The acquisition of a new watch is always an exciting moment, and this one is all the more so for several reasons. Firstly, it is a Vacheron & Constantin and my first pocket watch. Secondly, it has a very special Canadian connection between a mining resource company, a historic Montreal jeweller, and a deserving gentleman named Armand Lefebvre. Lastly, it involves a mystery…and I love a good mystery.
Before introducing the watch, let me first share some history as told in Antiquorum’s ‘The Quarter Millennium of Vacheron Constantin’ 2005 auction catalogue:
The Vacheron & Constantin aluminum watch was conceived in 1937 upon request by Henry Banks (sic) of Montreal, a Vacheron Constantin agent, on behalf of the Canadian Aluminum Limited group of companies. This watch was to mark 25 years of continuous service within the Aluminum group. The watch was intended to “have real value, originality and at the same time, serve as a reminder of the great aluminum industry”.
Numerous experiments were carried out to find a suitable alloy that could be machined to tolerances of 1/100mm, which are required in the manufacture of watches. Upon producing a prototype, the case, dial hands, bridges and plates of which were made of aluminum, and the balance, springs, wheels and pivots of traditional materials, Vacheron & Constantin submitted the watch for testing. These tests showed that the new watch was comparable to other watches in its category which utilized traditional materials throughout the movement, in so far as precision was concerned. In 1938 Vacheron & Constantin delivered the first of its aluminum watches. The watch weighed a total of 19.61 grams (0.69oz) – somehow appropriate for a quarter-century watch – it weighed approximately a quarter as much as a similar sized gold watch. By April of 1950 Vacheron & Constantin had delivered only 271 examples of these watches.
Aluminum case and dial
The purpose of this exercise was not, at the time, to show aluminum as a new watchmaking material. However, in recent years aluminum had to become a mainstay of the watchmaking industry; its non-ferrous, antimagnetic qualities are strong advantages in the field of horology, as is its lightness.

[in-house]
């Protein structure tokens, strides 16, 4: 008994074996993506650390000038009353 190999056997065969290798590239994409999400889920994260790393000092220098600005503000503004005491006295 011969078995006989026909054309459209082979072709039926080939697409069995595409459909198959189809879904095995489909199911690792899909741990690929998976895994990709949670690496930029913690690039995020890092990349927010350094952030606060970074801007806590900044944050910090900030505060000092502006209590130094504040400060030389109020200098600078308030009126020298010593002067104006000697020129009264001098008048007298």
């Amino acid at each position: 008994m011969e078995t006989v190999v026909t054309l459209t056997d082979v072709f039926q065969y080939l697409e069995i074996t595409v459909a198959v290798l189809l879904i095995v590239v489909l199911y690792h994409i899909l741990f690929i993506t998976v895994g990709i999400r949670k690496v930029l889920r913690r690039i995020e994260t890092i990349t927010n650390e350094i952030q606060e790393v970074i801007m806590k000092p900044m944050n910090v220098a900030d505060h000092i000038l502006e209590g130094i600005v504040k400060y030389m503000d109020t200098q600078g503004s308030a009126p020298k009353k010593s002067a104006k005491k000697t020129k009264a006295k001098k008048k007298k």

Aluminum movement components
Further examples were completed unadorned or as presentation pieces at least until 1955. Evidence of this was presented at Antiquorum’s 1994 Art of Vacheron Constantin sale, where lot 131 featured case no. 347833, a non-presentation model completed in 1955.
By way of comparison with another special order, Vacheron & Constantin delivered a total of 3,287 pocket watches to the U.S. Army Corps. of Engineers during 1918-1919.
Vacheron & Constantin movement No. 482128, case No. 307875, Reference 4348 keyless aluminum dress watch, made for the Aluminum Company of Canada Ltd. and presented to Armand Lefebvre in 1950.
Antiquorum’s ‘The Art of Vacheron Constantin’ 1994 auction catalogue lists two examples of “anticorodal” aluminum watches under lots 130 and 131. The description states;
Production of a limited series of aluminium dress watches, as a study to anticipate the shortage of strategic material which could have occurred during World War II. The choice of aluminium was an alternative to other metals such as stainless steel, brass, copper, nickel or precious metals.
While Antiquorum refutes this statement in their later 2005 Vacheron auction catalogue, there must have been some benefit derived from the research conducted to produce an alloy capable of fine-machining. When this work was commissioned in 1937, the Spanish Civil War was raging and the Japanese had invaded China. The fascists were on the rise in Europe and war was looking inevitable. The Germans had developed Duralumin and the allies had nothing like it. In 1939, the president of Reynolds Metals travelled to Germany and saw first-hand the build-up for war. Upon his return to the U.S. he testified before a Senate committee which led to a tremendous increase in aluminum production as a strategic material. One can only wonder if this little project contributed in some manner.
Franco Cologni’s book, Secrets of Vacheron Constantin, states the following on pg. 152;
With the return of peace came new opportunities for Vacheron Constantin. Georges Ketterer, who had replaced Paul Lebet on the board following his death in July (1945), seized every opportunity and gave full encouragement to creativity and imagination on the part of the firm’s watchmakers. Thus the post-war years saw the appearance of a number of watches of breathtaking audacity, born of this newly rediscovered freedom. An aluminum watch, for example, formed an extraordinary tribute to this new era. Yet it was simply a response to a bizarre request from the biggest manufacturer of this common component of weapons who, abruptly deprived of outlets, sought new uses that were at once peaceful and more prestigious. Vacheron Constantin was the only watchmaker to rise to the challenge, creating one of the lightest pocket watches every made, weighing a mere 19.61 grams (0.69 ounces), or less than half the weight of its equivalent in gold or silver. Case, dial, and virtually the entire movement were in aluminum (ill. p.148-149 shows Aluminum Company of Canada 25 year presentation watch).